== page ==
Forty Below Zero

Forty Below Zero

Matt Klara | Sunday, 18 December 2016

The temperature at West Yellowstone, MT bottomed out yesterday morning at 40 degrees below zero. I don’t need to tell you whether that is in Fahrenheit or Celsius because, in fact, minus 40 is the only temperature that is THE SAME in both systems. Do that math. Or look it up. Finally, we Americans can agree with the rest of the world about something!

It is about 10 degrees (Fahrenheit) warmer here where I live.  29 below zero Fahrenheit.  But that is still too cold to do much outdoors other than run out to check the mailbox.  It’s dangerously cold in fact, but it is also stunningly beautiful.  It never gets this cold when it is cloudy.  All of the moisture in the air freezes in tiny ice crystals which twinkle in the brilliant sunshine - a phenomenon commonly referred to around here as "Fairy Dust". It is quite pleasant to watch it twinkling through the window from the comfort of your favorite chair. Outdoors, the cold will literally take your breath away. Fortunately, it is not always this cold here in the winter.

Most of the time, weather and temperatures are just about perfect for outdoor activities like skiing and snowshoeing – especially right after a fresh snowfall.  A lot of folks here enjoy riding snowmobiles, or ice fishing.  Snowmobiles can be fun for sure, especially if used to access secret ski spots!  I’ve tried ice fishing a few times.  Enough to know two things. 1) Freezing my butt off while staring down through a hole in the roof of a frozen lake is not my favorite thing to do, and 2) my chironomids and balanced leeches will catch trout year round!  So, I stick to skiing, or if I want to really get out on the frozen lake, I strap on my hockey skates.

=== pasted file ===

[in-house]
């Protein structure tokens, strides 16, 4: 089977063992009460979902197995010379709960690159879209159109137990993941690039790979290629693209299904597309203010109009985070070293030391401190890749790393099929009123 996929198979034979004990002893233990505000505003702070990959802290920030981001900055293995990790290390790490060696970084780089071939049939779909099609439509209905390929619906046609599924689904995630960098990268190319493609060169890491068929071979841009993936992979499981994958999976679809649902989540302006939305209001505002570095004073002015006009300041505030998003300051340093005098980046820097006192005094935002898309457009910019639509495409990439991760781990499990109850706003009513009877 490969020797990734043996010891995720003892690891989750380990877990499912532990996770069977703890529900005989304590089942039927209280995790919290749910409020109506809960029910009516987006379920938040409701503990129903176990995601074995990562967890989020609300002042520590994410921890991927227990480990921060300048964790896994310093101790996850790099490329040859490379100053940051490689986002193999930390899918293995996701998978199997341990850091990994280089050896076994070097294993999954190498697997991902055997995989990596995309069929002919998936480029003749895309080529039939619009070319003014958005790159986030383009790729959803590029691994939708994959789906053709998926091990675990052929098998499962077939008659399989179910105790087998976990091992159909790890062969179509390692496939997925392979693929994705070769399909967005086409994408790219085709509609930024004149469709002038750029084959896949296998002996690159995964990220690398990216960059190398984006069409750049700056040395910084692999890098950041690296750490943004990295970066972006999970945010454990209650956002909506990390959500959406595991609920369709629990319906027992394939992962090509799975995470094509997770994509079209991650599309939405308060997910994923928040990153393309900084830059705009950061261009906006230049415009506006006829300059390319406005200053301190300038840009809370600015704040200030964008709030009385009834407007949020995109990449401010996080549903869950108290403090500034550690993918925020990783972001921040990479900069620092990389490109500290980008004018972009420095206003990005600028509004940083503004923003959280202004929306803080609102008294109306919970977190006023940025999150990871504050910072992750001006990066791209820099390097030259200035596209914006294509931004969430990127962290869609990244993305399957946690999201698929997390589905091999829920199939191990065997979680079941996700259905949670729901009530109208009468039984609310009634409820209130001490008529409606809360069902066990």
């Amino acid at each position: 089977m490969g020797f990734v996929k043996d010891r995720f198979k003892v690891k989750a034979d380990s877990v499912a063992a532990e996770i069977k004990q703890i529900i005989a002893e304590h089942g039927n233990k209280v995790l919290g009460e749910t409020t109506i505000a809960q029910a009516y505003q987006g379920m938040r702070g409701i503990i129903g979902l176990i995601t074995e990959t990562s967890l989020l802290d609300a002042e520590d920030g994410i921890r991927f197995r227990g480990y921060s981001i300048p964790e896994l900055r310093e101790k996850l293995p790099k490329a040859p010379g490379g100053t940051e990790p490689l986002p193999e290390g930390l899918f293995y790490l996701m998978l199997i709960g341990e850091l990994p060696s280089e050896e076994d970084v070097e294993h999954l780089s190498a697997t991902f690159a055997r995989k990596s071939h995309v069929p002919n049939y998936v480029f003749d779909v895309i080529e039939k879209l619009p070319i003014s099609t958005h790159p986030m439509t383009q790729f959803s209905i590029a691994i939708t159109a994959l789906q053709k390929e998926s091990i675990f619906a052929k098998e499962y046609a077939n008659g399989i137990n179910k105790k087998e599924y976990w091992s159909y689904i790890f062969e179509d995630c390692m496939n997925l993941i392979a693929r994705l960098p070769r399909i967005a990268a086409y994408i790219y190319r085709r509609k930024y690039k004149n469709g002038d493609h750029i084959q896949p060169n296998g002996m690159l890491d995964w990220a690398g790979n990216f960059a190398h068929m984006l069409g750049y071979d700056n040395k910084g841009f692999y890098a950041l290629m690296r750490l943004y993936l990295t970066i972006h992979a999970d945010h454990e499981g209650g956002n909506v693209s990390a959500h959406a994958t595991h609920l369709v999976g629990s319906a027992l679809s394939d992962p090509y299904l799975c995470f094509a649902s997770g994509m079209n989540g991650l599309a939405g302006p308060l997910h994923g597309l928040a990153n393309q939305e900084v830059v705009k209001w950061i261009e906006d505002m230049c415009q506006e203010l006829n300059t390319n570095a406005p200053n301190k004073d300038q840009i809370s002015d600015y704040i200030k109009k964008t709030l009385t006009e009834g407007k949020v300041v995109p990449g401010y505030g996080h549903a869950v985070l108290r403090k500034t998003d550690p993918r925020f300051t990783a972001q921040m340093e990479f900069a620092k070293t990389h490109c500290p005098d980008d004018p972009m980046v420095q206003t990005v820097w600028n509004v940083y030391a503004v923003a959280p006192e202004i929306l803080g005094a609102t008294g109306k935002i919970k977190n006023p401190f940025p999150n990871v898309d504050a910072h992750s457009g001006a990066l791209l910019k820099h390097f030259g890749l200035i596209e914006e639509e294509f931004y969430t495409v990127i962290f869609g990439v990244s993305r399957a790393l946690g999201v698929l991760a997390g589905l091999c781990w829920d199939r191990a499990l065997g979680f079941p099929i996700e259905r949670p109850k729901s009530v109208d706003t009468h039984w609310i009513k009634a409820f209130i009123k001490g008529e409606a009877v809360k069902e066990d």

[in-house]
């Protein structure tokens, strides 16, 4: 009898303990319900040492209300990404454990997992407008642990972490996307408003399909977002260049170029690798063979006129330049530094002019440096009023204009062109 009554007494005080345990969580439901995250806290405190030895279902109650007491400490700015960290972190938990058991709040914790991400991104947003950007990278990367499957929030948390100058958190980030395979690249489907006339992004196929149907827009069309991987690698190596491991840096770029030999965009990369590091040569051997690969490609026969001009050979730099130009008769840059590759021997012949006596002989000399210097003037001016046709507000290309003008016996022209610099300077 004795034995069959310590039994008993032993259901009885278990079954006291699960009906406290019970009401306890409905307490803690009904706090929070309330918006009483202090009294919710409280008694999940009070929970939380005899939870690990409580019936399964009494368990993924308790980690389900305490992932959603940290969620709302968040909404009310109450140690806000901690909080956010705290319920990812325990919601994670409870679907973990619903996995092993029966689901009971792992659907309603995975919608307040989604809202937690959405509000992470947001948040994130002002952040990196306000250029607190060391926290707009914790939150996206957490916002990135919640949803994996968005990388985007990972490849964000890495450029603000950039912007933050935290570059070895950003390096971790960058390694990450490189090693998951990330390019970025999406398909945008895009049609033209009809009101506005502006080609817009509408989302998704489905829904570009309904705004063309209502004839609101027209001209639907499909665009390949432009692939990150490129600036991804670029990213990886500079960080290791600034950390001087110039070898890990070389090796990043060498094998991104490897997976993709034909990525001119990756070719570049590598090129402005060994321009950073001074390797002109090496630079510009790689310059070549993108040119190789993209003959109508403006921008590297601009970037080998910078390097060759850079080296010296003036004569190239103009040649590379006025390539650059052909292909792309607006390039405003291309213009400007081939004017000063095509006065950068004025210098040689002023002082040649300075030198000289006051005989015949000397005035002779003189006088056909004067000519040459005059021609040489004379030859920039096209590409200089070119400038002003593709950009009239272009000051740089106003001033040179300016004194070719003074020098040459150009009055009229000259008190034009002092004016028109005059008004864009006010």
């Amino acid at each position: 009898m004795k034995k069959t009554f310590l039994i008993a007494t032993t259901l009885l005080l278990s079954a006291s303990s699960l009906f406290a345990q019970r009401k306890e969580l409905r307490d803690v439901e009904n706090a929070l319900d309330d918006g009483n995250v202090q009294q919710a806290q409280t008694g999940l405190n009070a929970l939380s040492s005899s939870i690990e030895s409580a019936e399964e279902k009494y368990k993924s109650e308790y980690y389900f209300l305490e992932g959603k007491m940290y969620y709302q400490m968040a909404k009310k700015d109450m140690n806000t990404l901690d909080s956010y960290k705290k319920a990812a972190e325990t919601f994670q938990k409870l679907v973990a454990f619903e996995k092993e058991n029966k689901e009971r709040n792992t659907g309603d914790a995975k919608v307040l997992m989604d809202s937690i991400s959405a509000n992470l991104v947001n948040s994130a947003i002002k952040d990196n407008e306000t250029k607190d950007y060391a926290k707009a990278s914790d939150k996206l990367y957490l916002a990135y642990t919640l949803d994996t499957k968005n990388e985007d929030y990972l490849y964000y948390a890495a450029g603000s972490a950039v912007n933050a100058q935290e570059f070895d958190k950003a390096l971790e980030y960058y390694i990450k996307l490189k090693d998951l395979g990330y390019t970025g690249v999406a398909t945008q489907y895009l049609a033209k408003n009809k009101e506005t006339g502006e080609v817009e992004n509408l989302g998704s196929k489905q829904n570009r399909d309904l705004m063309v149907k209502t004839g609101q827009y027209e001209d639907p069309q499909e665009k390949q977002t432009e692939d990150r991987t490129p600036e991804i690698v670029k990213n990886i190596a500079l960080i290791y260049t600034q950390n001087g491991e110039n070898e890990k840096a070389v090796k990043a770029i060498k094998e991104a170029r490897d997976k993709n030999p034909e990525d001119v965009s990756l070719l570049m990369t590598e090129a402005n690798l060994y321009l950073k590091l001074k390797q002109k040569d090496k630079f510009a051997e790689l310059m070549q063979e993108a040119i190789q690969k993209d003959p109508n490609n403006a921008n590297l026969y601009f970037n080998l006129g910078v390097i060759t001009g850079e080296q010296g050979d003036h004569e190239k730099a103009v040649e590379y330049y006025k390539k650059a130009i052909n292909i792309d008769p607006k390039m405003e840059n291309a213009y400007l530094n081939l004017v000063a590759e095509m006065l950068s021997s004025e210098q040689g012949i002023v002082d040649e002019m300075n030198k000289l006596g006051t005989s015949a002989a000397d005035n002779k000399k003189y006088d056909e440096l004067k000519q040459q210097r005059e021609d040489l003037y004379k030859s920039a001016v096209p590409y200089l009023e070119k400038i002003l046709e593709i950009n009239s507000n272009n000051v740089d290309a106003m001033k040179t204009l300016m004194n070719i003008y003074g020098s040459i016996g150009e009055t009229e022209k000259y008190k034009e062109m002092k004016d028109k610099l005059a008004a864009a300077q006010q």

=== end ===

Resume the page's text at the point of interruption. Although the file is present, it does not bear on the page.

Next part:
On really warm days and especially during a series of warm days (when the lows are in the 20s and the daily highs are at or above 32 Fahrenheit, with little to no wind), winter fishing becomes a legitimate option for me again.  Usually this is done on one of the tailwater reaches of river that remains ice-free, and is focused during the warmest part of the day.  Nymphing is the most effective with the fish.  Swinging flies down deep in the soft currents can produce the type of strikes that either jolt you out of your cold induced stupor, or make you question whether that was a fish you felt or just your frozen fingers playing a trick on you.  When everything comes together just right, the midges will hatch and a few trout and whitefish will begin to feed on top, reminding you that summer will be back soon.

But today, dry fly fishing is just a daydream, and it’s too cold for that other stuff too. So, my list of weekend activities some of the other fine things in life like tying flies, reading a good book, watching some football, baking cookies, and writing Sexyloops FPs!

Until next time, stay warm, and have a Happy Holidays.  I’ll see you again in 2017.

Take Care and Fish On!